fbpx
 

Guest Opinion. Divisive politics are nothing new to Indian Country. Tribal leaders and education advocates have long navigated the political currents that trend left, right, or center to advance our positions on Indian education.

However, we now find ourselves striving to hold on to education policy wins designed to accurately teach all students about the history, contributions, and injustices experienced by American Indian and Alaska Native people. Many of the challenges tribes and Native people face today can be traced back to a racist educational system designed to objectify and relegate Native people as relics of the past and exclude the significance of treaty and trust obligations. These intentional and concerted efforts have misinformed generations of Americans and perpetuated harm, trauma, and stereotypes.

Want more Native News? Get the free daily newsletter today.

For decades, Tribal leaders and Native education advocates fought, compromised, and built political and electoral influence from the ground up to move policymakers and state educational systems to develop a more inclusive and accurate curriculum for all students. These efforts also resulted in significant wins within the 2015 Every Student Succeeds Act, leading to increased funding, accountability, and consultation.

Unfortunately, these hard-fought wins are increasingly under attack from partisan ideologues across the country, targeting all movements calling for an accurate and inclusive perspective on the history and formation of the United States. These blatant acts of ignorance fueled by political expediency and willful disregard to engage in civil discourse have the potential to set back years of Tribal education efforts.  

To date, twenty-six states have introduced bills or taken steps to restrict instruction of the complete and accurate shared history of Native people and the United States while also limiting broader discussions of racism in the classroom. With eleven states enacting such bans, either through policy or legislation, creating durable protections for existing and emerging Tribal curriculum in states with significant AI/AN populations are a priority.

In response to the growing political pressures across the country to silence or punish educators that refuse to omit or distort our history, the Affiliated Tribes of Northwest Indians, National Indian Education Association, and the National Congress of Americans Indians have all passed resolutions that “rejects any legislation or actions that limit the teaching of a full and accurate history of the United States, especially as it relates to American Indian and Alaska Natives…” and will take immediate action to engage with state, federal, and Native leaders to uphold and protect educational policies that ensure current and future generations of Native students see themselves accurately reflected in the narrative of our nation.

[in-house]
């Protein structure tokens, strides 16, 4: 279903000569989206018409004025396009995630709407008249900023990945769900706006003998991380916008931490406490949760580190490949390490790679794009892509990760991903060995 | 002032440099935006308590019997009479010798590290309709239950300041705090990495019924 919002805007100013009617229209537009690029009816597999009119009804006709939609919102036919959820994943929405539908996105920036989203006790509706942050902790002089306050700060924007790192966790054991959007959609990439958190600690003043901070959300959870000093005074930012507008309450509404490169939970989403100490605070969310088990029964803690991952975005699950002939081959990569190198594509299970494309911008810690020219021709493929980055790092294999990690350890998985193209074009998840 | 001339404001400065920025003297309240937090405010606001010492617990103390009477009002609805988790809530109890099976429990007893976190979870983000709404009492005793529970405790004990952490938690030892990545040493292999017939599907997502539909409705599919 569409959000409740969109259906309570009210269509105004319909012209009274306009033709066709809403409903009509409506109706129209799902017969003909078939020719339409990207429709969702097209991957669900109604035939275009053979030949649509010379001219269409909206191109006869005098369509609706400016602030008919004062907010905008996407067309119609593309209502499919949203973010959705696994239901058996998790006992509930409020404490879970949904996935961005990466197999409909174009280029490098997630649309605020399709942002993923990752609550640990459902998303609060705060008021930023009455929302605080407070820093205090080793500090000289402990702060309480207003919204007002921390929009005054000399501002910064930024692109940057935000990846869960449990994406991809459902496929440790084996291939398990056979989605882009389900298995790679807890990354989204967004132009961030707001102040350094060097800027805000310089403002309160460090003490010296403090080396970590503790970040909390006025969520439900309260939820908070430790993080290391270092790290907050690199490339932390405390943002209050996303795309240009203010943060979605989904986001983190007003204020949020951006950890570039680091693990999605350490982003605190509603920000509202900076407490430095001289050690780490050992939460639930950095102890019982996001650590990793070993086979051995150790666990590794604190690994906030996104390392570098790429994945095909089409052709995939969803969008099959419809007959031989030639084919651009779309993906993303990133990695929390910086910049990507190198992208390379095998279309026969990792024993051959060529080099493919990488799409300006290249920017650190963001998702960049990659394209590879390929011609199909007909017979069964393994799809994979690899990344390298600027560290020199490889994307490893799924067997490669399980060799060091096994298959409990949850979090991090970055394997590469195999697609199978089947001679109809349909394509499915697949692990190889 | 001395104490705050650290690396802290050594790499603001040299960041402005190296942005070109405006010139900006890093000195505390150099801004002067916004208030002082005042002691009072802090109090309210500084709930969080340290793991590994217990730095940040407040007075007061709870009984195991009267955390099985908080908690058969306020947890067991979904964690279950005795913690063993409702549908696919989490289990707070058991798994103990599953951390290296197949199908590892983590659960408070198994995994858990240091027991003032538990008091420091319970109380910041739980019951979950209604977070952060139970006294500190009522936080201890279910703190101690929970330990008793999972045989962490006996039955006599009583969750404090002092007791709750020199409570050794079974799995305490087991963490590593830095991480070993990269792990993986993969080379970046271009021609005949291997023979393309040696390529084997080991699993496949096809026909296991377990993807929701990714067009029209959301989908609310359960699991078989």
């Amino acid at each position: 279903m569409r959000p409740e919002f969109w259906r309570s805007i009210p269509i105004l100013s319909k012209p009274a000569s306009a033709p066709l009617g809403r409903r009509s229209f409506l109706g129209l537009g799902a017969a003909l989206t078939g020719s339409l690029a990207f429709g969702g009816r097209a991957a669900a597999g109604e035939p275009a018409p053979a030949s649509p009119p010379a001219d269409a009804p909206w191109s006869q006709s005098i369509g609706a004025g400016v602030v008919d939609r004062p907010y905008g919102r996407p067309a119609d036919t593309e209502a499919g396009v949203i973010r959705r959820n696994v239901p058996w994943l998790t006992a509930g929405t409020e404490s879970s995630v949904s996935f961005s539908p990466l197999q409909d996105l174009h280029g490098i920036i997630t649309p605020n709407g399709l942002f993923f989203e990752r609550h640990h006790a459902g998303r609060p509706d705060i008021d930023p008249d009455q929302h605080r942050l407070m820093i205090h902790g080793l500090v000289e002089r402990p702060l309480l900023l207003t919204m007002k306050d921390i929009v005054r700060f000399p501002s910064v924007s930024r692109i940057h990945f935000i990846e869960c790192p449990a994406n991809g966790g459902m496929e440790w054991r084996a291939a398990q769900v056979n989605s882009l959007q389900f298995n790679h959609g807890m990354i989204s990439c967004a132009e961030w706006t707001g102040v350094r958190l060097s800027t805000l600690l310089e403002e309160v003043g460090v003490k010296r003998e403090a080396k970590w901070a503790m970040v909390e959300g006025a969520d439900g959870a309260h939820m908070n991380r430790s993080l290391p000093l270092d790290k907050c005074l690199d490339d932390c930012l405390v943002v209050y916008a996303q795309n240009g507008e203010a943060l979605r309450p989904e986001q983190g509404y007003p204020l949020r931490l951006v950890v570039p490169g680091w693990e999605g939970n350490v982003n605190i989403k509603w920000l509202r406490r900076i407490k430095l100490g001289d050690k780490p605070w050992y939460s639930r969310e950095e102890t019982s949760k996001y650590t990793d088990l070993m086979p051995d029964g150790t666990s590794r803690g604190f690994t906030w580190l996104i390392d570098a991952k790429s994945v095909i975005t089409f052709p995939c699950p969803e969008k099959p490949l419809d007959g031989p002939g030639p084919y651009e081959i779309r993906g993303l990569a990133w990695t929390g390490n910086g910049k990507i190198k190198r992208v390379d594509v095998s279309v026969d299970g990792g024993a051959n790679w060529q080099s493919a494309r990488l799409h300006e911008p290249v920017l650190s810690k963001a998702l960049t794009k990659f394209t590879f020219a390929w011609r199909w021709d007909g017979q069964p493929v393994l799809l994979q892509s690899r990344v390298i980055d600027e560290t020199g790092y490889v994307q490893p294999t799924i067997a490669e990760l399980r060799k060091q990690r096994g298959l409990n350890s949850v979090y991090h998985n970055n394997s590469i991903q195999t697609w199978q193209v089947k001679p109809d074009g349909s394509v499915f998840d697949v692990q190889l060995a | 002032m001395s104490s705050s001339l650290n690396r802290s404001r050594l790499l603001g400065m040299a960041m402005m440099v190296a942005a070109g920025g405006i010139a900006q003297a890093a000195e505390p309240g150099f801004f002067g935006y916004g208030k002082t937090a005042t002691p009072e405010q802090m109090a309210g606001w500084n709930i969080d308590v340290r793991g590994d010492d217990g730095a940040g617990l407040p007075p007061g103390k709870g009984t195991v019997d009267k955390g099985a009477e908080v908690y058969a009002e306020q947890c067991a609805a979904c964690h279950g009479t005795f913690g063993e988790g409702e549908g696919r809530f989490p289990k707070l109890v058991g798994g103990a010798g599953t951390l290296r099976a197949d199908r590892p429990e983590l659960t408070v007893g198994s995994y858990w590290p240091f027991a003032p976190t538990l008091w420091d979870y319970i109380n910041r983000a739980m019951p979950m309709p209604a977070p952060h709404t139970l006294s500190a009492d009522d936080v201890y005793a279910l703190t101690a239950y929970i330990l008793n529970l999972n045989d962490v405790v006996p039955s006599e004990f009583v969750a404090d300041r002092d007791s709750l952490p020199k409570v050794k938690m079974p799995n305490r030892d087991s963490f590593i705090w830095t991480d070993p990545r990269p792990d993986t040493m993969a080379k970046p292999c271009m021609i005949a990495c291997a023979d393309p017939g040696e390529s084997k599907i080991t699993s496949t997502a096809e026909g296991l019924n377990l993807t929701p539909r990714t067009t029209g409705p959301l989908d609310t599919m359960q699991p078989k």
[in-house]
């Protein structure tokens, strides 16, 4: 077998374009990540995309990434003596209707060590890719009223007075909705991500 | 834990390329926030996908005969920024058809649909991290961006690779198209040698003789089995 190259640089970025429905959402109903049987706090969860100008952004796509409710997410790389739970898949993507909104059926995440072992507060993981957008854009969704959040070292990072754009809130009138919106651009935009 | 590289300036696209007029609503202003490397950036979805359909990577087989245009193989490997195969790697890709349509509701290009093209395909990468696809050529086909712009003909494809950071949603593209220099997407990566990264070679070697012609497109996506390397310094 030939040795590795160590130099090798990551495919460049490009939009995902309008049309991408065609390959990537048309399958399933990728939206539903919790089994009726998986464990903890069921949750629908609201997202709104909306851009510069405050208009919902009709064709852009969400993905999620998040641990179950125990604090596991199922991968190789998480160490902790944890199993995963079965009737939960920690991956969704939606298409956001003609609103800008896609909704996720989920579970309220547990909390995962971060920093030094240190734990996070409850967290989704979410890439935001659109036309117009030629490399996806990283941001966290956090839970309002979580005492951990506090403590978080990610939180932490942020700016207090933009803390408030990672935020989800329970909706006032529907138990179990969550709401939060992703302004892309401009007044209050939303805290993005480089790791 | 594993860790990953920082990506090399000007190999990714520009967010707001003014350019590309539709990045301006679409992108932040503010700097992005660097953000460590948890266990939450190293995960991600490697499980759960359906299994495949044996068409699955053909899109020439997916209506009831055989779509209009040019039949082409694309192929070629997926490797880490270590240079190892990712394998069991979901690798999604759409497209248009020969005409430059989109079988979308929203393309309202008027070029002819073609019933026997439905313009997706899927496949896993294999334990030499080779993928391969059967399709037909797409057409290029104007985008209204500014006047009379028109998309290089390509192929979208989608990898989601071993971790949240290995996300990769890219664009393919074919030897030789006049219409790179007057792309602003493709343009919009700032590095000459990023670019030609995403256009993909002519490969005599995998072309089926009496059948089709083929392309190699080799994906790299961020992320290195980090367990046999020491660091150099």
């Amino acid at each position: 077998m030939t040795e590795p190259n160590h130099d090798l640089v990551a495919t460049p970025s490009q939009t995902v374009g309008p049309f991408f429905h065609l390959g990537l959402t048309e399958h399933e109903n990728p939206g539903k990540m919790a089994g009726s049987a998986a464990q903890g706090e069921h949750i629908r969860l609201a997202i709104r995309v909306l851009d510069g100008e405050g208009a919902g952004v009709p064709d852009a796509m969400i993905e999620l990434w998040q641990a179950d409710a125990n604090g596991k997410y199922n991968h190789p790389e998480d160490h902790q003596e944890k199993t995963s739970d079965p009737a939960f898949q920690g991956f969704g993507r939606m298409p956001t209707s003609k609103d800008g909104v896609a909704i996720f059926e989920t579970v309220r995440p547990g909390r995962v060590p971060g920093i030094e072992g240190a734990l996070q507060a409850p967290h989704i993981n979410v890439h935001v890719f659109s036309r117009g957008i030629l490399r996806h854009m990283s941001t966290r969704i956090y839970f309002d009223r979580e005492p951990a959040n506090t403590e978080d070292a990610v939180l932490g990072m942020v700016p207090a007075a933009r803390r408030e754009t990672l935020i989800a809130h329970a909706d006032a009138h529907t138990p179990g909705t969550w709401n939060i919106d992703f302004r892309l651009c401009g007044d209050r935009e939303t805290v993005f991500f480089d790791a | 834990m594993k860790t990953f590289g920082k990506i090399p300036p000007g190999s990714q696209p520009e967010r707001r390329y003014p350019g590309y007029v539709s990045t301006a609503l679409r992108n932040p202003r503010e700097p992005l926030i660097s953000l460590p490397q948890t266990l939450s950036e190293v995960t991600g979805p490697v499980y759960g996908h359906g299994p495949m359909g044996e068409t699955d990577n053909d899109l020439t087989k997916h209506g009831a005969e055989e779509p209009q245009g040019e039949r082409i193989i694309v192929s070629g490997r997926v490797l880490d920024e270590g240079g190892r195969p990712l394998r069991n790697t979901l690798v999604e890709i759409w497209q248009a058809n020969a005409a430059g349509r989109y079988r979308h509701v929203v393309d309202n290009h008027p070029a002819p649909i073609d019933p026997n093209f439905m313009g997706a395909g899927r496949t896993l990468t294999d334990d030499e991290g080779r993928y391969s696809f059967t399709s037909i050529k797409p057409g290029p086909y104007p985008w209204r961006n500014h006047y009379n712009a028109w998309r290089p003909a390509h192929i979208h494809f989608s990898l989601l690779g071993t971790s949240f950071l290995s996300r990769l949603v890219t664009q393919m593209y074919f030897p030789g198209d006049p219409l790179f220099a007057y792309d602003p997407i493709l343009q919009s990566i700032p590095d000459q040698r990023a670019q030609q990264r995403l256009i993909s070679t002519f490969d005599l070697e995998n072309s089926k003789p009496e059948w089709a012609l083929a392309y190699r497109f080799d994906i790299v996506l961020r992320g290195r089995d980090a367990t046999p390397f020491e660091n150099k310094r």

While emerging curricula rooted in equity, diversity, and inclusivity create uncomfortable truths for some, educational advocates believe they are essential for students to develop pride in their cultural legacies, develop self-esteem, instill respect for their neighbors’ cultures, and awaken the ideals embodied in our Constitution.

“Education has been transformational for Indian Country.” Stated Leonard Forsman, President of ATNI and Chairman of the Suquamish Tribe. “We will continue to fight for an accurate and inclusive historical narrative that we have a hand in defining.”

We are at the intersections of harm and reconciliation, progress, and systemic setback, as well as ignorance and enlightenment. We urge state, federal, and educational leaders to challenge the actions of states that have passed legislation restricting educators from teaching complete and accurate histories in the classroom.

As a traditional food gatherer, Patricia Whitefoot (Yakama Nation) is a member of the Toppenish Creek Longhouse where tribal practices are sustained. With a teacher’s certificate and BA in Education from Central Washington University and M.Ed from Ft. Wright College in Spokane, Wash., she was prepared for a 40-year career in managing and teaching Indian Education from early childhood to adult education. Whjtefoot has served on the Executive Board of the Affiliated Tribes of Northwest Indians (56 tribes) and Education Committee Chair for over 25 years. 

Do you appreciate a Native perspective on the news? 

For the past decade-plus, we’ve covered the important Indigenous stories that are often overlooked by other media. From the protests at Standing Rock and the toppling of colonizer statues during the racial equity protests, to the ongoing epidemic of Murdered and Missing Indigenous Women (MMIW) and the past-due reckoning related to assimilation, cultural genocide and Indian Boarding Schools, we have been there to provide a Native perspective and elevate Native voices.

Our news is free for everyone to read, but it is not free to produce. That’s why we’re asking you to make a donation this month to help support our efforts. Any contribution — big or small — helps us remain a force for change in Indian Country and continue telling the stories that are so often ignored, erased or overlooked.  Most often, our donors make a one-time gift of $20 or more, while many choose to make a recurring monthly donation of $5 or $10.  Whatever you can do, it helps fund our Indigenous-led newsroom and our ability to cover Native news. 

Donate to Native News Online today and support independent Indigenous journalism. Thank you.